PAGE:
Intl Ag Trade

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Intl Ag Trade
2014-05-12 20:23:04
Trade final MSU

International Trade in Agriculture
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  1. What is globalization?
    Connecting one nation with other nations through political, cultural and economic cooperation
  2. Three effects of globalization?
    • 1. Economic development by increasing trade volume (thanks to FTAs)
    • 2. Appreciation and better understanding of foreign culture (tourism)
    • 3. Increase in foreign investment
  3. How is economic development related to globalization?
  4. What factors affect competitiveness under globalization?
    • 1. Resource endowments (labor, capital, technology)
    • 2. Economic policies (monetary and fiscal)
    • 3. Trade policies (exchange rates, FTAs)
    • 4. Domestic policies focusing on education and infrastructure.
  5. Obama's policy to improve US competitiveness?
    Education, infrastructure, renewable energy
  6. Influences of global ag trade:
    • growth and stability of world markets
    • change in world population
    • economic growth
    • income
  7. Trade theory concerns
    economic relations among nations
  8. In early chapters, the US had an absolute advantage in terms of wine and bread. Why did France have a comparative advantage?
    • Because the opportunity costs (in terms of bread) are lower for wine than in the US. 
    • In US, you'd have to give up 4 units of bread for every unit of wine. In France, you have to give up two units of bread for every unit of wine.
  9. comparative advantage concept
    relative productivity between countries is more important than absolute productivity in determining trade patterns
  10. Why is specialization important to trade?
    It allows us to have a comparative advantage because we have lower production costs compared to someone else
  11. When trade changes, what happens to gains from trade?
    the distribution of benefits change as well - that can cause problems
  12. Social welfare =
    Consumer surplus + producer surplus
  13. Production choices are determined by
    the economy's PPF and prices of output
  14. The value of the economy's consumption is constrained how?
    to equal the value of production

    PbDb + PwDw = PbQb+PwQw = V
  15. Marginal rate of substitution
    Price of clothing divided by price of food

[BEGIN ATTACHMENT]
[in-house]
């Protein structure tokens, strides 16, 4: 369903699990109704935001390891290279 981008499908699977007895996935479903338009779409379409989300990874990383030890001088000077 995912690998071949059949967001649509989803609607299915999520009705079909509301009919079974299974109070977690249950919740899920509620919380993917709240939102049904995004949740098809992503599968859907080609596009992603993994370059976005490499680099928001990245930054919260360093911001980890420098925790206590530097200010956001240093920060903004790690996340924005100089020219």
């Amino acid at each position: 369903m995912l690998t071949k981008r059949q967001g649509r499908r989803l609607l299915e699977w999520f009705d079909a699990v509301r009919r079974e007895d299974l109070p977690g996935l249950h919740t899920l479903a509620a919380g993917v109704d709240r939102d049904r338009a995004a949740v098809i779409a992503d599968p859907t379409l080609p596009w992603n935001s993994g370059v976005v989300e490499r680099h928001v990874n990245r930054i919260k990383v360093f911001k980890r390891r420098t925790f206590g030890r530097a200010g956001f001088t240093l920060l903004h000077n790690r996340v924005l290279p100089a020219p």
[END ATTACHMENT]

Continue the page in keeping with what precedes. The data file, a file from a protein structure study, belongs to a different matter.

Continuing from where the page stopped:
16. Consumer preferences are represented by
    indifference curves (combinations by which consumers are equally happy)
  17. A higher relative price for bread (v. wine) means what three things:
    • 1. economy is better off exporting bread
    • 2. higher bread prices mean more wine can be imported
    • 3. consumers will buy less bread and more wine
  18. The change in welfare (income) when the price of one good changes relative to the price of another is called-
    • the income effect
    • represented by moving to another indifference curve
  19. Substitution is represented by
    movement along a given indifference curve
  20. Optimal level of input refers to that level of input which
    • maximizes profits
    • maximizing output not the same as maximizing inputs
    • change in profit = change in rev - change in costs
  21. Why use partial equilibrium analysis to view trade?
    • Can see how specific sector of domestic and international economy impact each other
    • Disadvantage - it's all other things equal, so you aren't getting substitutions, competitions
  22. consumer surplus
    the difference between what a consumer is willing to pay for a good and what is acutally paid
  23. producer surplus
    difference between the price a producer actually receives and the minimum price they would accept
  24. Terms of trade
    • price of exports relative to the price of imports
    • export bread and relative import price of wine increases, terms of trade improve
    • improved tot = increased country welfare
  25. Too-high disequilibrium prices are bad why?
    Consumers want to consume more, but not at those high prices. The producer is gaining high prices at low production costs.
  26. A too-low disequilibrium price (ceiling price) is bad how?
    Producers aren't willing to produce as much as consumers want to buy.
  27. A small country can be an exporter if it generates what at a world price?
    A surplus
  28. Effective demand curve
    • the sum of domestic demand curve and the international demand curve which is perfectly elastic at world price
    • perfectly elastic - if price changes, consumers would switch to competitor's product. so price-takers.
  29. Arbitrage
    • Buy low, sell high
    • Ensures that shortly, there will be no price differences between trading countries
  30. Equation for transportation costs?
    P import - P export = transport